Nikki Sixx of Motley Crue recently tweeted out a Psychology Today article entitled The Brutal Honesty of Hard Rock Songwriting by Micheal Friedman, Ph.D. – and asked his fans their thoughts on it.
I think Dr. Friedman gets it – and summarizes things quite effectively.
The author interviewed Nikki, Jacoby Shaddix of Papa Roach and Zoltan Bathory of Five Finger Death Punch in order to “…understand the art of hard rock and heavy metal songwriting and why the songs of these genres can be so compelling and inspire such devotion.”
The best way to sum up this article is to highlight a few of the rather insightful quotes:
- Author: “…these artists created a mindful and meditative place where they and their fans can explore their own struggles without succumbing to them — simultaneously having one foot in the darkness and one foot in the light.”
- Author: “Sometimes this truth is not necessarily verbally transmitted, but rather is conveyed through the feeling of the music.”
- Author: “There are several mechanisms by which songwriters and fans of heavy-metal music can connect to a song in a way that improves well-being. Many songwriters will tell of experiencing a meditative state while creating the music, as will fans while listening to the music.”
- Bathory: “If you can shut that voice that was talking to you your entire life, finally you will have lived a moment of silence. It’s extremely difficult to shut down this voice…[y]ou have to lean away from the conversation and not engage…[m]usic actually creates this…you are able to shut down that inner dialogue and absorb yourself in the music…[i]t becomes a meditation…[t]hat’s the only thing that shuts down that inner dialogue, and you are freed from it.”
- Author: “Another route by which music can improve well-being is by helping someone understand, rather than suppress, their negative emotions.”
- Sixx: “I think that life is a struggle. We are born through trauma – birth is usually not a peaceful experience – it can almost be considered a violent start to a life full of hurdles. And those hurdles are experiences that if you can scale them and jump, you can learn from the times that you [sic] trip you up. And you can pass that on to other people.”
- Shaddix: “I believe it’s a safe haven for some people to walk through some really dark shit.”
- Author: “Part of the issue that often faces hard rock and heavy metal musicians in their songwriting is that people sometimes confuse confronting an idea with embracing an idea.”
- Bathory: “So the exploration of a song is in the journey. I would compare it to the teachings of the Buddha. Every time it means something else.”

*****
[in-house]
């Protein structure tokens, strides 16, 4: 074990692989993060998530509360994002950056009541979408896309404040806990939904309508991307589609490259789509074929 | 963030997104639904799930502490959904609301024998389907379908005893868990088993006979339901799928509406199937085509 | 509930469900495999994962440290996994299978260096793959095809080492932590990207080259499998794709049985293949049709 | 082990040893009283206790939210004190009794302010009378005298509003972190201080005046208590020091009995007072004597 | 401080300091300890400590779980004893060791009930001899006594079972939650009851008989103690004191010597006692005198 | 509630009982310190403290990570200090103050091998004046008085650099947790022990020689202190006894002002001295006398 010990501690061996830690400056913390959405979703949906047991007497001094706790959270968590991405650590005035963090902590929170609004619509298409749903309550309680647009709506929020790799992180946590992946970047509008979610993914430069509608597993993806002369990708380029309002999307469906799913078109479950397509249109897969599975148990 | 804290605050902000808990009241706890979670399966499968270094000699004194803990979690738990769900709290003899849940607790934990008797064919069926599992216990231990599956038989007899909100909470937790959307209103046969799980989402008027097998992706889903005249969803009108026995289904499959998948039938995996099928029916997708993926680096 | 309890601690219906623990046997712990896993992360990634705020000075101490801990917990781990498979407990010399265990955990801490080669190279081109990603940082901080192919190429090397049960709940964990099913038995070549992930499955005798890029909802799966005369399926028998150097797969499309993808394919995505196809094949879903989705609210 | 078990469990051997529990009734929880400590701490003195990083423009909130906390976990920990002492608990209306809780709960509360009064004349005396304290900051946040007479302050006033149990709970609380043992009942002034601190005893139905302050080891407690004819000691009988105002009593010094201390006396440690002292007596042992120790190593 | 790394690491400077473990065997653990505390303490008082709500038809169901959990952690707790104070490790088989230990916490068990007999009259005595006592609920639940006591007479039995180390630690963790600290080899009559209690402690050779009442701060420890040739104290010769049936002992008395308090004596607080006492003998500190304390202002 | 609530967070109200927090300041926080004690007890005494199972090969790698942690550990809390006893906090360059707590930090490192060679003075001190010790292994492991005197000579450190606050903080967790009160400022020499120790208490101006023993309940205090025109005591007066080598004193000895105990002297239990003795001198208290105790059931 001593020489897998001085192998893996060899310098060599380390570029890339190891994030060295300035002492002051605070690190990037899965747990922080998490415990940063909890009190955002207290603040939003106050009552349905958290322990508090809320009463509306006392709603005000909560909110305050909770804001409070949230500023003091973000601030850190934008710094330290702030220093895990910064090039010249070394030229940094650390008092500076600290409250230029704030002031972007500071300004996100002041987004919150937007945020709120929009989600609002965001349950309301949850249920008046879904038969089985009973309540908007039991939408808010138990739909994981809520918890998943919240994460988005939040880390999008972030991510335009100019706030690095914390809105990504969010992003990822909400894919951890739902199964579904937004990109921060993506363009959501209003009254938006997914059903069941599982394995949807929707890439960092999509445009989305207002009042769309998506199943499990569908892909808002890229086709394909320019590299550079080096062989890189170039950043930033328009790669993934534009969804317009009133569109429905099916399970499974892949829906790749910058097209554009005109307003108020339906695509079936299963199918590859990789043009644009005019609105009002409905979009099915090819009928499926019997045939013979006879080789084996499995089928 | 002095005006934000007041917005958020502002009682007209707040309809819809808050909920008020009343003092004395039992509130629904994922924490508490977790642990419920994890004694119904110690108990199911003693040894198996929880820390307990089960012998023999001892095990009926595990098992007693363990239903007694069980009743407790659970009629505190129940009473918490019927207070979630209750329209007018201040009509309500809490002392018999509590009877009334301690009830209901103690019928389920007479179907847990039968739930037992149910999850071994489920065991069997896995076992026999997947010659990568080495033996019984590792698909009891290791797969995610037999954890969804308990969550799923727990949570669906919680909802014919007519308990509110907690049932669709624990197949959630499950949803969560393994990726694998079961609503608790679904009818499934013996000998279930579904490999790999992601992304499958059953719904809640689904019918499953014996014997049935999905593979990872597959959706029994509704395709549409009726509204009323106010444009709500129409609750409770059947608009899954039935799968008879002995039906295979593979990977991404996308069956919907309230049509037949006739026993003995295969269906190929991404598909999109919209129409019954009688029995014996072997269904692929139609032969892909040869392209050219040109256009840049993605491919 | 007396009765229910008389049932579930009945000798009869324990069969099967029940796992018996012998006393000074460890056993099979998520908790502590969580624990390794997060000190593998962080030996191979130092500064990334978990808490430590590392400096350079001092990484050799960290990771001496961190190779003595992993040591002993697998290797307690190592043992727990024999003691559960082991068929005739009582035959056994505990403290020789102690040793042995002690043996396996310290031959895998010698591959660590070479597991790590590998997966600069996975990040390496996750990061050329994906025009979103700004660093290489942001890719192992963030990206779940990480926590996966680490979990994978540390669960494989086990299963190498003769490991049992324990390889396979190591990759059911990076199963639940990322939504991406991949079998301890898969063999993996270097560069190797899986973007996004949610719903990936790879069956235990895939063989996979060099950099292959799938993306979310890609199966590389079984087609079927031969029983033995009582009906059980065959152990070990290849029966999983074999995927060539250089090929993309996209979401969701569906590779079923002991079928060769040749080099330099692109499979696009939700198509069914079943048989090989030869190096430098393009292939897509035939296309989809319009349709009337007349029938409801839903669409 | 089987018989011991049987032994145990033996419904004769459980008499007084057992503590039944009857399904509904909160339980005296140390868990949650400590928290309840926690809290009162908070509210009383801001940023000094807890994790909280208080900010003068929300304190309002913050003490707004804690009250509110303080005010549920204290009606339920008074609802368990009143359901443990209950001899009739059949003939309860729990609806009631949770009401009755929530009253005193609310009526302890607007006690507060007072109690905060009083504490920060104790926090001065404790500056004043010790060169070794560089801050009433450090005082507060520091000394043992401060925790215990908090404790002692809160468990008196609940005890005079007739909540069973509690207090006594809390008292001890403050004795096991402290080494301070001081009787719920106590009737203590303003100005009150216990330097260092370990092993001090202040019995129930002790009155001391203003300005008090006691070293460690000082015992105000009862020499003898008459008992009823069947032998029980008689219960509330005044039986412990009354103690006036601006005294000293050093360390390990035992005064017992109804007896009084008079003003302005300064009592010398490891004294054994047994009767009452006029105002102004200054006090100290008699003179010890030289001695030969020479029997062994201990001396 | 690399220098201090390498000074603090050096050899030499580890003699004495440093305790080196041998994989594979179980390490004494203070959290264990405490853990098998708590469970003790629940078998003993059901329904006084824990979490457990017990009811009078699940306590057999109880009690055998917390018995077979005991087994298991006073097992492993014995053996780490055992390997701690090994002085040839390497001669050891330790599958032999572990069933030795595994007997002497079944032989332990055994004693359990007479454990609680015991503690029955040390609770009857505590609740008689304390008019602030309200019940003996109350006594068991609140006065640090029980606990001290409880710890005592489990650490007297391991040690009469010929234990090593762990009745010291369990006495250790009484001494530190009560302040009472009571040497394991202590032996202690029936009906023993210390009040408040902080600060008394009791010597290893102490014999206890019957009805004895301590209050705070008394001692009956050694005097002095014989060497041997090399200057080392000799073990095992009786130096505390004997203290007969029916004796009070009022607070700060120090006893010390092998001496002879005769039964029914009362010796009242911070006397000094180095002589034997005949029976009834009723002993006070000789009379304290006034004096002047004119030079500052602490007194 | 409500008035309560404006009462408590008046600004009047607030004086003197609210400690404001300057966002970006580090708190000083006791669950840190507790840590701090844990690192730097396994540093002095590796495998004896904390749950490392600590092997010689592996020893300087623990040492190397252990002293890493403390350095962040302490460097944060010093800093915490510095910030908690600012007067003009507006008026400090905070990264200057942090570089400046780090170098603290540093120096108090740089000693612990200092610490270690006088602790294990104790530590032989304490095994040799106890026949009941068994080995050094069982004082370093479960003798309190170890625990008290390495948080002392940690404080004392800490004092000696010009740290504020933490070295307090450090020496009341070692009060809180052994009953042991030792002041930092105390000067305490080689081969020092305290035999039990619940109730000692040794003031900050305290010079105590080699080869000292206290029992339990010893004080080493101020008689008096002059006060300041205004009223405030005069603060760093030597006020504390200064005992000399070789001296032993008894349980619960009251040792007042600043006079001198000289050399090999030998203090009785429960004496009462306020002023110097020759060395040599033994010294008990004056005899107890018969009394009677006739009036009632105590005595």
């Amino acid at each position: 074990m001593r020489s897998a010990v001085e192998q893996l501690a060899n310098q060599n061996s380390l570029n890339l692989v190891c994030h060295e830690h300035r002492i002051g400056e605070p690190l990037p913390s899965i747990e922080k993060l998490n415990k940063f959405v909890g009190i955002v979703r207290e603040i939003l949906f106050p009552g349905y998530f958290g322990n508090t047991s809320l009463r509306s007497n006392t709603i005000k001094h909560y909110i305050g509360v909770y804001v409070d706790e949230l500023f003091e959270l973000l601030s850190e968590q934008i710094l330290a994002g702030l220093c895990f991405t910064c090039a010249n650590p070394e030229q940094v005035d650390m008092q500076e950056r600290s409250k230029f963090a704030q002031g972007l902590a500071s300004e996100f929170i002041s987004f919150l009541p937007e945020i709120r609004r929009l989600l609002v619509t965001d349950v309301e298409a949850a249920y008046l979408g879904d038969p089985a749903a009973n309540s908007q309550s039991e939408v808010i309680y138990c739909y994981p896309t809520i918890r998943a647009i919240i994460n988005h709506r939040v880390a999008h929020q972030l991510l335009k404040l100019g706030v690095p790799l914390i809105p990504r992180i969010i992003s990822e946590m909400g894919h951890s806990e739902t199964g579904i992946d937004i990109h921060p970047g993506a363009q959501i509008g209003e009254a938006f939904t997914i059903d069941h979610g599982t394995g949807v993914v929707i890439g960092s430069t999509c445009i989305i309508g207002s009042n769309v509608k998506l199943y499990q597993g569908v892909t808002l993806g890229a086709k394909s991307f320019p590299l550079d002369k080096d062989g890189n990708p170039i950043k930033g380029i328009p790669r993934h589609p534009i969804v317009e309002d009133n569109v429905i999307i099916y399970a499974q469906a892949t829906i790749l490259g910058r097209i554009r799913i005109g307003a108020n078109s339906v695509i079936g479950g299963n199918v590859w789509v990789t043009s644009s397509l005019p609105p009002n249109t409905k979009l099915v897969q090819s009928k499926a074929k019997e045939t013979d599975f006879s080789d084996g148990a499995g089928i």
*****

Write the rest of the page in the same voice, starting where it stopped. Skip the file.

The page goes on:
- Sixx: “I believe that there are two experiences happening when I’m performing. One is, one person is watching me and knows me and is having an emotional experience because of the lyrics. And another experience, the person right next to them might totally be engulfed, entranced by the appearance only, and the music is the background to that experience, to that truth.”
The author also brings up a recent study that showed that “…these forms of music aren’t harmful…they can actually be helpful and fans of heavier forms of music are, for the most part, peaceful and well-adjusted.” And remember Tipper Gore and the PMRC? Well, “…research actually demonstrates the opposite of the PMRC’s claims; namely, that for people who like more intense forms of music, not only does this music not incite aggression or violence, it actually helps the person become more peaceful.”
Sixx also states that “[t]here’s no room for ego in songwriting. There’s no room for fear that you’re not good enough or he’s better. Fear and ego are the same thing for me; ego is just the face of fear.” I think any writer, whether songwriter, novelist or blogger, can relate to that. It took me two years to actually publish my first blog after the thought actually occurred to me to start one – it’s scary to put yourself out there.
The author goes on to address the stereotypes of heavy-metal musicians and fans – that we are all “…fueled by drug addiction and…dangerous.” That still holds true for me today in interesting ways. When colleagues learn of my past life as a rocker in the Sunset Strip scene I get the oddest looks. To quote Nikki, “[w]e’ve always been glad to disappoint people when they find out who we really are.”
There are so many things to examine in this article – so many more ideas on songwriting than those that I highlight. Why we are able to relate to the songs, whether through the lyrics that mean something different to everyone – or through the music itself – is one of the great mysteries of life. At the very least it’s simply something to be thankful for. Or, if you’re like me, something to ponder and explore. Either way, research shows we’re all better off for it ;o)
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